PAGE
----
$\frac{\varphi(n+1)}{n+1} = \prod_{l=1}^q \left( 1 - \frac{1}{p_l} \right) = \sum_{k|n+1} \frac{\mu(k)}{k}$

by definition of $\mu(k).$ This concludes the proof.

An alternate proof proceeds by substituting $\frac{\varphi(k)}{k} = \sum_{d|k}\frac{\mu(d)}{d}$ directly into the left side of the identity, giving $\sum_{k=1}^n \sum_{d|k}\frac{\mu(d)}{d}.$

Now we ask how often the term $\begin{matrix}\frac{\mu(d)}{d}\end{matrix}$ occurs in the double sum. The answer is that it occurs for every multiple $k$ of $d$, but there are precisely $\begin{matrix}\left\lfloor\frac{n}{d}\right\rfloor\end{matrix}$ such multiples, which means that the sum is

$\sum_{d=1}^n\frac{\mu(d)}{d}\left\lfloor\frac{n}{d}\right\rfloor$

as claimed.

The trick where zero values of $\begin{matrix} \left\lfloor\frac{n+1}{k}\right\rfloor - \left\lfloor\frac{n}{k}\right\rfloor \end{matrix}$ are filtered out may also be used to prove the identity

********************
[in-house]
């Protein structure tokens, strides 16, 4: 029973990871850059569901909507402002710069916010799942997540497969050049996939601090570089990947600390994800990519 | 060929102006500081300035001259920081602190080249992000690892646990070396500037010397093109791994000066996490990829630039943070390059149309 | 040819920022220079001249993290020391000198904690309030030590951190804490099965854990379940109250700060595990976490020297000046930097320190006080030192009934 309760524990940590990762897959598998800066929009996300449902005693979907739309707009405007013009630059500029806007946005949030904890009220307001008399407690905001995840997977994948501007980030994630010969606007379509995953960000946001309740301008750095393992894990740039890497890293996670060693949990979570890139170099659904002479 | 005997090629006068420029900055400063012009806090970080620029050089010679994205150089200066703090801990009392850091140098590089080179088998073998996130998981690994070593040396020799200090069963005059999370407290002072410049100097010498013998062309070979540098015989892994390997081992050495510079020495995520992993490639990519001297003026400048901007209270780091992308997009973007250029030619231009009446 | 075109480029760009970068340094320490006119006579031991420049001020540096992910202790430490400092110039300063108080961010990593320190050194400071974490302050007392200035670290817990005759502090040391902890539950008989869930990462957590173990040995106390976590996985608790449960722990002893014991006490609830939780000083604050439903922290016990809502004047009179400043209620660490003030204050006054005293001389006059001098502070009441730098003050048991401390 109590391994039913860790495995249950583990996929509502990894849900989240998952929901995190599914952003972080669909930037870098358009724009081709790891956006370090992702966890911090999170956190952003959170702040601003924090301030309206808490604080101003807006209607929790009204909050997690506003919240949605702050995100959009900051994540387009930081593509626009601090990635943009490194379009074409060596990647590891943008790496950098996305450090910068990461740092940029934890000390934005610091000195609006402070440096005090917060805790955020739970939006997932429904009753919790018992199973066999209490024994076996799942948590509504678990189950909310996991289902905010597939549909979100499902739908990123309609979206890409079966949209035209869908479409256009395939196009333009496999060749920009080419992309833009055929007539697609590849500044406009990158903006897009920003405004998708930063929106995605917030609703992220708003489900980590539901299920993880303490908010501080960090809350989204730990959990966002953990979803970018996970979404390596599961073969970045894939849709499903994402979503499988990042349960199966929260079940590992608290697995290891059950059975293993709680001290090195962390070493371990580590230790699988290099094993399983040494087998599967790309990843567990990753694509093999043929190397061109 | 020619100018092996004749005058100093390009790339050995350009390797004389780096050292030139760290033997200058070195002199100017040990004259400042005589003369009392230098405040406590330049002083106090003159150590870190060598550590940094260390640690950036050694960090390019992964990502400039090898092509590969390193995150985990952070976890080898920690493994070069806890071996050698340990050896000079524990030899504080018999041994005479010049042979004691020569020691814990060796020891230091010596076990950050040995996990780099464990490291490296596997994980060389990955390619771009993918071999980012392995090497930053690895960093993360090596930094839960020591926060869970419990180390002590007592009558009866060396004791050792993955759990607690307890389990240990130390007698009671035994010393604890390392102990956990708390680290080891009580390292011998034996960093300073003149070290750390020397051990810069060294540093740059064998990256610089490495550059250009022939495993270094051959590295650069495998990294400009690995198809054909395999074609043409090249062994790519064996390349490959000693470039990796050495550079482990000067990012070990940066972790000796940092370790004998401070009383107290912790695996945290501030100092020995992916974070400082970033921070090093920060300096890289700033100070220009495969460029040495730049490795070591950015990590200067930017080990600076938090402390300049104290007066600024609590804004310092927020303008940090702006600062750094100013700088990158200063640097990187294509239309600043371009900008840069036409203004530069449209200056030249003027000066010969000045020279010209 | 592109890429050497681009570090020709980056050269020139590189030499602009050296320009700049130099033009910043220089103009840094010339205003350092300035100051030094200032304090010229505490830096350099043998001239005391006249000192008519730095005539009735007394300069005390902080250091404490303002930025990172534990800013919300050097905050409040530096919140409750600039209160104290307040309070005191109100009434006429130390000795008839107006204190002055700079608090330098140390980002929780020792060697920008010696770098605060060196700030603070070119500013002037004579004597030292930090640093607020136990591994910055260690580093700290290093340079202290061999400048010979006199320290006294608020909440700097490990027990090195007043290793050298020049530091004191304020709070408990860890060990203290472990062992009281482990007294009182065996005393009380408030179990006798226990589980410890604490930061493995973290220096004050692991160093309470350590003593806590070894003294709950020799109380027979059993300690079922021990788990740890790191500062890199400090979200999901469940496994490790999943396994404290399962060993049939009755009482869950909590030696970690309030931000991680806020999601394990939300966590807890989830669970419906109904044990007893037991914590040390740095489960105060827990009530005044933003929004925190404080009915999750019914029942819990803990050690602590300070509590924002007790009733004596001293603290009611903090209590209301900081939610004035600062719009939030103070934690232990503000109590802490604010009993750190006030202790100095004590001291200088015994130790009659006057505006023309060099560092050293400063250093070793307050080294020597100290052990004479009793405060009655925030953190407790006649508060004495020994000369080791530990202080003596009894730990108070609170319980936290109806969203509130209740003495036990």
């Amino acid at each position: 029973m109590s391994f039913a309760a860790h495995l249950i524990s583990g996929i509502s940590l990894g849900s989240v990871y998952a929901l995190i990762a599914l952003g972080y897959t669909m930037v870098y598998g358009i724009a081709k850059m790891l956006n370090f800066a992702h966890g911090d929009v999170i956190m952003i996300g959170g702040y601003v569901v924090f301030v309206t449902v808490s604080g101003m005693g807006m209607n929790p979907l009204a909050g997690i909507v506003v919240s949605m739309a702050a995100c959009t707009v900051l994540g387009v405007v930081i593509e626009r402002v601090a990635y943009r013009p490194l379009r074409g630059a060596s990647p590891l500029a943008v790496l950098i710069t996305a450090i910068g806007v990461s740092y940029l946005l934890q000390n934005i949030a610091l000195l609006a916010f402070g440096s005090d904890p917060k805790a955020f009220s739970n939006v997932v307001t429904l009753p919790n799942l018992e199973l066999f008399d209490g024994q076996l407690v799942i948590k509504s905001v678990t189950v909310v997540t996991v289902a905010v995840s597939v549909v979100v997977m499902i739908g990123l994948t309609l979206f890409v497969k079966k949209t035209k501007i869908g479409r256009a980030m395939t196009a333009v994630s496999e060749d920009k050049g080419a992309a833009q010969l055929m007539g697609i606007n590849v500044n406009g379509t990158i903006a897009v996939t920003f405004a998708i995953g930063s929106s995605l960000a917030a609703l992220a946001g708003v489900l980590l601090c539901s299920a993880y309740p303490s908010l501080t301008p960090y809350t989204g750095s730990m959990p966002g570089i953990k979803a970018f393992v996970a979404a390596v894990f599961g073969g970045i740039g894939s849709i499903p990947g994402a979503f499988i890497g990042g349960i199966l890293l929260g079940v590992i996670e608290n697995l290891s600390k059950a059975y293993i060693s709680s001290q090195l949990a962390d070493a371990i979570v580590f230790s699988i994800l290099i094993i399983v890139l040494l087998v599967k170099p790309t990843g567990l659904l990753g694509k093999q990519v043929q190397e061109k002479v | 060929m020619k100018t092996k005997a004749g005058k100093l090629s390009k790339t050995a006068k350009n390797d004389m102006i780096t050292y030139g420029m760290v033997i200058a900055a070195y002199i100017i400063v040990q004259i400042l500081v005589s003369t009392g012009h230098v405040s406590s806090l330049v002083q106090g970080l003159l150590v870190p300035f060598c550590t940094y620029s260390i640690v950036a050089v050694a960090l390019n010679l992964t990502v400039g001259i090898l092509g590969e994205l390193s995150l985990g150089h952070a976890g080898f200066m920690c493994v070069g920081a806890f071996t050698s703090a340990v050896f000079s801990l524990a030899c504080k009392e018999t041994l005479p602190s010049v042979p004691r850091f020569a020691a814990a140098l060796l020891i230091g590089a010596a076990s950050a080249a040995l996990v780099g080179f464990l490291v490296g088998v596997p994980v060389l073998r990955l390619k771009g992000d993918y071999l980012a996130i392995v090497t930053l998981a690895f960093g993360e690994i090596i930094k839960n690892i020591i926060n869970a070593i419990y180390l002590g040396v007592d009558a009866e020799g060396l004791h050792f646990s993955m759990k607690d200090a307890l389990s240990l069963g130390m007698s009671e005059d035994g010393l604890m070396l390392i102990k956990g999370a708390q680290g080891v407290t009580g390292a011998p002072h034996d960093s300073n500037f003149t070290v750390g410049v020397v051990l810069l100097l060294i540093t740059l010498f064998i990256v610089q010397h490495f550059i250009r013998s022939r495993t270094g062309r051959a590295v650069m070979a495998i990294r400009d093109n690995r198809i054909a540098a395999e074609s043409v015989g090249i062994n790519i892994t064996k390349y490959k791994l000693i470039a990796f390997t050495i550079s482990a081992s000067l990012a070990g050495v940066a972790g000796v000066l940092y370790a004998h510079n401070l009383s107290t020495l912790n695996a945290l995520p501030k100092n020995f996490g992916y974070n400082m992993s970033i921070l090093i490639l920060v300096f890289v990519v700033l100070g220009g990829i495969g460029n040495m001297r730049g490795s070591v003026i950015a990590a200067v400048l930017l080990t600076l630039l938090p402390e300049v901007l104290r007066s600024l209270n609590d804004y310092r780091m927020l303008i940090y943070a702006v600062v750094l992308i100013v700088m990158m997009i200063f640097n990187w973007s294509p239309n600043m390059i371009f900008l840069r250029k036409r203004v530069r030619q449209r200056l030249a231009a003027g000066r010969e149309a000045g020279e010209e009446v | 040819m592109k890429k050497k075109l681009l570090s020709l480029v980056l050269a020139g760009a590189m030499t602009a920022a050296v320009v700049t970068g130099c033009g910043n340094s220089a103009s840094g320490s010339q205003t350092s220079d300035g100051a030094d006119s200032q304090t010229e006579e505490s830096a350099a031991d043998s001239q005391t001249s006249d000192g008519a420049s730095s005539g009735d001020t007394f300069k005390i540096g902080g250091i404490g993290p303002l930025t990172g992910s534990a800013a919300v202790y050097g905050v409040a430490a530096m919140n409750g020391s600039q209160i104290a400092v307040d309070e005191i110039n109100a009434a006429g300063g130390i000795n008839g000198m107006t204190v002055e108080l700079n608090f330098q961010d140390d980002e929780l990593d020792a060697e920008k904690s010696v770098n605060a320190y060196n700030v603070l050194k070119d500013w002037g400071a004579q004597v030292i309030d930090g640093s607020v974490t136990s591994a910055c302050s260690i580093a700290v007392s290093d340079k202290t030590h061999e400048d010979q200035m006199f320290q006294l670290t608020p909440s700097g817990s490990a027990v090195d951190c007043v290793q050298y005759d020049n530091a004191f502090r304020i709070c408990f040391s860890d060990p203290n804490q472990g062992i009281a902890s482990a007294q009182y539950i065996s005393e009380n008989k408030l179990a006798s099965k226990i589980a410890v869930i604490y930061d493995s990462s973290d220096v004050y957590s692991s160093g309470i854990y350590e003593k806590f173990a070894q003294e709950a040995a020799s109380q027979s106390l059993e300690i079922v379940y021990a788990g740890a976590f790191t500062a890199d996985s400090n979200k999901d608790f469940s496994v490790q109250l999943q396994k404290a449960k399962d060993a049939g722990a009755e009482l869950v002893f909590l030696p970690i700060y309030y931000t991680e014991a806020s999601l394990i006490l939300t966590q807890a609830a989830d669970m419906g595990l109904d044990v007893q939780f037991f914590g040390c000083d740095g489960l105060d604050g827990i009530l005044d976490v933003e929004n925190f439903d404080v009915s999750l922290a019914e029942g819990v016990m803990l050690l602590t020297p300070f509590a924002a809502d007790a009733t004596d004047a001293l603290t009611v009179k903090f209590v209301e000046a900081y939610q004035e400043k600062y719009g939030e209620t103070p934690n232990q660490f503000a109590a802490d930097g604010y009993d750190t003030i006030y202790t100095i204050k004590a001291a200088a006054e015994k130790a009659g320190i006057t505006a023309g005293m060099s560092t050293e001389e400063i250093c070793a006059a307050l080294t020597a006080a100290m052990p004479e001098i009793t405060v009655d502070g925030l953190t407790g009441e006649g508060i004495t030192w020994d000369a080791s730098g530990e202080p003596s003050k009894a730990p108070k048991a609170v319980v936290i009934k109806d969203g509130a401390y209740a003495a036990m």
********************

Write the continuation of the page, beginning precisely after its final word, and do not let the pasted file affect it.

$\sum_{k=1}^n\varphi(k) = \frac{1}{2}\left(1+ \sum_{k=1}^n \mu(k)\left\lfloor\frac{n}{k}\right\rfloor^2\right).$

The base case is $n=1$ and we have

$\varphi(1) = 1 = \frac{1}{2} \left(1+ \mu(1) \left\lfloor\frac{1}{1}\right\rfloor^2\right)$

and it holds. The induction step requires us to show that

$\varphi(n+1) = \frac{1}{2} \sum_{k=1}^n \mu(k) \left( \left\lfloor\frac{n+1}{k}\right\rfloor^2 - \left\lfloor\frac{n}{k}\right\rfloor^2 \right) \; + \; \frac{1}{2} \; \mu(n+1) \; \left\lfloor\frac{n+1}{n+1}\right\rfloor^2 .$

Next observe that

$\left\lfloor\frac{n+1}{k}\right\rfloor^2 - \left\lfloor\frac{n}{k}\right\rfloor^2 \; = \; \begin{cases} 2\frac{n+1}{k} - 1, & \mbox{if }k|(n+1) \\ 0, & \mbox{otherwise.} \end{cases}$

This gives the following for the sum

$\frac{1}{2} \sum_{k|n+1, \; k

Treating the two inner terms separately, we get

$(n+1) \sum_{k|n+1} \frac{\mu(k)}{k} - \frac{1}{2} \sum_{k|n+1} \mu(k).$

The first of these two is precisely $\varphi(n+1)$ as we saw earlier, and the second is zero, by a basic property of the Möbius function (using the same factorization of $n+1$ as above, we have $\begin{matrix} \sum_{k|n+1} \mu(k) = \prod_{l=1}^q (1-1) = 0 \end{matrix}$.) This concludes the proof.